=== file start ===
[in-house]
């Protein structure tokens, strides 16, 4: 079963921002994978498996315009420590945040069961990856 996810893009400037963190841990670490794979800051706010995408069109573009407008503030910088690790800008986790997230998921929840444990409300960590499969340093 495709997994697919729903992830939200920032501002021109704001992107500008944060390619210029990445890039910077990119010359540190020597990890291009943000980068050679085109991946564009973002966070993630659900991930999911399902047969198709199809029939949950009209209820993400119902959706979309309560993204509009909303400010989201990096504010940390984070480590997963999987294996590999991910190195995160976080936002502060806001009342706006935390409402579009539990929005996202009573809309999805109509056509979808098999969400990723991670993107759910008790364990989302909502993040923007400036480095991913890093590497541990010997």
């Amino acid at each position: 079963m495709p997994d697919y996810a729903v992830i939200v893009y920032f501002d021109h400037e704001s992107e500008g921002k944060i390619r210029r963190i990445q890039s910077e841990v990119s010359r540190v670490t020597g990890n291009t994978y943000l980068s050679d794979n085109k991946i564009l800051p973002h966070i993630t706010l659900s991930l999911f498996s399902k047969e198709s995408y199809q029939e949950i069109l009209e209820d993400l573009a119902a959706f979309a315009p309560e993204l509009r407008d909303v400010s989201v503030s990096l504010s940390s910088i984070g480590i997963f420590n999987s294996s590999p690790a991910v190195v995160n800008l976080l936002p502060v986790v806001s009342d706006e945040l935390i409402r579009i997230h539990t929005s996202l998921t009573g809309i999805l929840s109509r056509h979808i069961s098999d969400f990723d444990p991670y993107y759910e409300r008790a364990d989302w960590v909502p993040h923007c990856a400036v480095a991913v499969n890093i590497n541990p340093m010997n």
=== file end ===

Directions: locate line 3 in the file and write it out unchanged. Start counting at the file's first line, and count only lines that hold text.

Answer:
């Amino acid at each position: 079963m495709p997994d697919y996810a729903v992830i939200v893009y920032f501002d021109h400037e704001s992107e500008g921002k944060i390619r210029r963190i990445q890039s910077e841990v990119s010359r540190v670490t020597g990890n291009t994978y943000l980068s050679d794979n085109k991946i564009l800051p973002h966070i993630t706010l659900s991930l999911f498996s399902k047969e198709s995408y199809q029939e949950i069109l009209e209820d993400l573009a119902a959706f979309a315009p309560e993204l509009r407008d909303v400010s989201v503030s990096l504010s940390s910088i984070g480590i997963f420590n999987s294996s590999p690790a991910v190195v995160n800008l976080l936002p502060v986790v806001s009342d706006e945040l935390i409402r579009i997230h539990t929005s996202l998921t009573g809309i999805l929840s109509r056509h979808i069961s098999d969400f990723d444990p991670y993107y759910e409300r008790a364990d989302w960590v909502p993040h923007c990856a400036v480095a991913v499969n890093i590497n541990p340093m010997n």